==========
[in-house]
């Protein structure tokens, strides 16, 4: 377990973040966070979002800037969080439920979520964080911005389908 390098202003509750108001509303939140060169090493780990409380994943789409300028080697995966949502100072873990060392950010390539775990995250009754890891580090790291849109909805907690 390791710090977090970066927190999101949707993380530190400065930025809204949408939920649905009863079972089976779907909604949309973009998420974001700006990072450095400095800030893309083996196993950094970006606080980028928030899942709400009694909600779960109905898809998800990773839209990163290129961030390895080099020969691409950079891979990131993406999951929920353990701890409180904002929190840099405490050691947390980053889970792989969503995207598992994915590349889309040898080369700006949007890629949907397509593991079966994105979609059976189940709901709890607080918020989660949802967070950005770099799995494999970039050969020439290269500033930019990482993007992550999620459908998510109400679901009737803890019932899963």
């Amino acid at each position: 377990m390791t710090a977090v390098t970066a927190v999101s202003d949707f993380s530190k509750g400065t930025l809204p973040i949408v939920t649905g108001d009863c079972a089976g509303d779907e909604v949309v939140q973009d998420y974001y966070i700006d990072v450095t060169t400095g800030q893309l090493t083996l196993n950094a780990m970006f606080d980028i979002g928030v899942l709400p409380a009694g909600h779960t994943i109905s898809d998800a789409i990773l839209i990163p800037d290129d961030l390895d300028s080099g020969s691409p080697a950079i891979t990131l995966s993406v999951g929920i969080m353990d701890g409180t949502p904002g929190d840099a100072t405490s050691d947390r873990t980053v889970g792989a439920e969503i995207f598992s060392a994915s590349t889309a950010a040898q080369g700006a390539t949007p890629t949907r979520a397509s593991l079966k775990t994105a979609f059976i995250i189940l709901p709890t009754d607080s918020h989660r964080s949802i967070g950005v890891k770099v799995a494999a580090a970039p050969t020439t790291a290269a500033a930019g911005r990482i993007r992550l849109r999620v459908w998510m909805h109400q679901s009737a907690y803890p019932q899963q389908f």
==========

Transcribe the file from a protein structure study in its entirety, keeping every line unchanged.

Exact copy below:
[in-house]
């Protein structure tokens, strides 16, 4: 377990973040966070979002800037969080439920979520964080911005389908 390098202003509750108001509303939140060169090493780990409380994943789409300028080697995966949502100072873990060392950010390539775990995250009754890891580090790291849109909805907690 390791710090977090970066927190999101949707993380530190400065930025809204949408939920649905009863079972089976779907909604949309973009998420974001700006990072450095400095800030893309083996196993950094970006606080980028928030899942709400009694909600779960109905898809998800990773839209990163290129961030390895080099020969691409950079891979990131993406999951929920353990701890409180904002929190840099405490050691947390980053889970792989969503995207598992994915590349889309040898080369700006949007890629949907397509593991079966994105979609059976189940709901709890607080918020989660949802967070950005770099799995494999970039050969020439290269500033930019990482993007992550999620459908998510109400679901009737803890019932899963």
């Amino acid at each position: 377990m390791t710090a977090v390098t970066a927190v999101s202003d949707f993380s530190k509750g400065t930025l809204p973040i949408v939920t649905g108001d009863c079972a089976g509303d779907e909604v949309v939140q973009d998420y974001y966070i700006d990072v450095t060169t400095g800030q893309l090493t083996l196993n950094a780990m970006f606080d980028i979002g928030v899942l709400p409380a009694g909600h779960t994943i109905s898809d998800a789409i990773l839209i990163p800037d290129d961030l390895d300028s080099g020969s691409p080697a950079i891979t990131l995966s993406v999951g929920i969080m353990d701890g409180t949502p904002g929190d840099a100072t405490s050691d947390r873990t980053v889970g792989a439920e969503i995207f598992s060392a994915s590349t889309a950010a040898q080369g700006a390539t949007p890629t949907r979520a397509s593991l079966k775990t994105a979609f059976i995250i189940l709901p709890t009754d607080s918020h989660r964080s949802i967070g950005v890891k770099v799995a494999a580090a970039p050969t020439t790291a290269a500033a930019g911005r990482i993007r992550l849109r999620v459908w998510m909805h109400q679901s009737a907690y803890p019932q899963q389908f």